At the start of any given school day, it would not be a surprise for the principal to be among the very first to arrive. The surprise comes when the principal is among the first to leave – for good.
A North Texas organization, dedicated to supporting and fostering the development of school leaders, considers the rate at which urban school district principals leave their posts – an average of every two-and-a-half years - to be a “crisis.”
“There is absolutely a crisis for principals, for school leaders, and for public schools,” said Alejandra Barbosa, the Program Director at the Principal Impact Collaborative (PIC).
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PIC offers a two-year fellowship program for principals to develop leadership and innovative thinking skills, in the interest of inspiring them to thrive in the job they have despite its many potential pitfalls.
“It’s a hard job. The role has gotten harder over the years. We now ask principals to be an operations manager, an instructional leader a coach, a cheerleader a parental support. So the job is really hard, and they don’t get the support they deserve,” Barbosa said.
This week PIC announced it has found a new, permanent home on the campus of the University of North Texas - Dallas.
The two organizations celebrated the new partnership with a breakfast event on Thursday, which included some of the current PIC participants, as well as successful graduates of the program.
Aleia McDaniel was among the proud graduates. McDaniel is the middle school principal for Uplift Summit International, a charter school in Dallas.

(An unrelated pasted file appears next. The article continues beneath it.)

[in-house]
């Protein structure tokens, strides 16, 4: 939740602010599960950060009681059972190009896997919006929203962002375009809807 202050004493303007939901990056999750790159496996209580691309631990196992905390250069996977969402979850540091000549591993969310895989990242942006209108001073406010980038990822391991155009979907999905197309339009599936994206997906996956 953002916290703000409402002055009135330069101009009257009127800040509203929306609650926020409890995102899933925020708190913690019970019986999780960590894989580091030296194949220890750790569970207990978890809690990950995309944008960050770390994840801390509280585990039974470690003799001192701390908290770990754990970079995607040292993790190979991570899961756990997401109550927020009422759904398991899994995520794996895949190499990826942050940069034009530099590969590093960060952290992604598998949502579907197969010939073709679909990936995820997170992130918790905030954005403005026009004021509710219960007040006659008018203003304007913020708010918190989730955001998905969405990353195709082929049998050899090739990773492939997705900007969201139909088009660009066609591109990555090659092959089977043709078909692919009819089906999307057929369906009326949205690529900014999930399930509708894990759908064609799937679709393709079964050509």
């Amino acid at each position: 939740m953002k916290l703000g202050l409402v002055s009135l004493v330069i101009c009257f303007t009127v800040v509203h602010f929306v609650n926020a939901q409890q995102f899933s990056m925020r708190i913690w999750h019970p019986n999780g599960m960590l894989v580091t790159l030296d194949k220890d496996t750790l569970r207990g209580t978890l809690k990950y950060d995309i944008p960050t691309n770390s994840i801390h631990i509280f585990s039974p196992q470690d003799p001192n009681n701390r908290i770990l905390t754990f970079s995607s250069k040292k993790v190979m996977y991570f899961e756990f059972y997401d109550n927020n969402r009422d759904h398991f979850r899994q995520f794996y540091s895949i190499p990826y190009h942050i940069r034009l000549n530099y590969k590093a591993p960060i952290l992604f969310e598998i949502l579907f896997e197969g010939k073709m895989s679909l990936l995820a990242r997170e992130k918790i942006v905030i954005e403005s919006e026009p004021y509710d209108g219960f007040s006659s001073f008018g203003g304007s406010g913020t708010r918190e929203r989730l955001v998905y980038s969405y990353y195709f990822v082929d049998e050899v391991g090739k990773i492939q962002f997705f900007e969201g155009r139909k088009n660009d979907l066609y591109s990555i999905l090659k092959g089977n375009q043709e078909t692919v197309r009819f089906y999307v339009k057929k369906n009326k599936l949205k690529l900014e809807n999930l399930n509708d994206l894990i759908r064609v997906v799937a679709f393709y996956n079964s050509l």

“I’m one of the success stories. When I started PIC my intention after that first year was to leave [my position as principal.] As a matter of fact I put in my resignation during the middle of my second year [on the job] and decided to stay because of the tremendous work and development that I had with principal impact,” McDaniel said. “With all of that work it really inspired me and taught me that I can keep going, that I can be good for my school. And we have seen success from that, so I am in it for the long-haul.”
The concern about good school principals leaving a particular post too soon is the trickle-down effect, according to Barbosa of PIC. If a good principal leaves, a good teacher may be less inclined to stay at that particular school which, in turn, leads to inconsistency in the classroom for the students at that school.
“If we think about any of our jobs - a lot of times what makes our job great is our boss. Or a bad boss can make our job really painful. And so [if] the teacher loses a leader they respected they are less excited to stay in that role,” Barbosa said.
Sandi Massey has seen it happen far too often. Massey has been the principal at Thomas Jefferson High School in the Dallas Independent School District for the past six years. And in that time she said several of her peers have left their particular posts quickly, for a variety of reasons, which has led to a variety of less-than-desirable results.
“As many areas as students have that they are concerned about in their lives, the one thing they should not be concerned about is, ‘Is their teacher going to be there the next day?’” Massey said.
Massey is currently enrolled in the PIC fellowship at UNT Dallas because she said she is looking to be inspired by her peers, and to find new ways to keep inspiring her students and her staff.
“That is vital, I think, if you can stick through those challenges [that being a frustrated principal can present.] It really creates character and builds you as a leader, but also creates an opportunity for your school to excel, which has happened at my school.”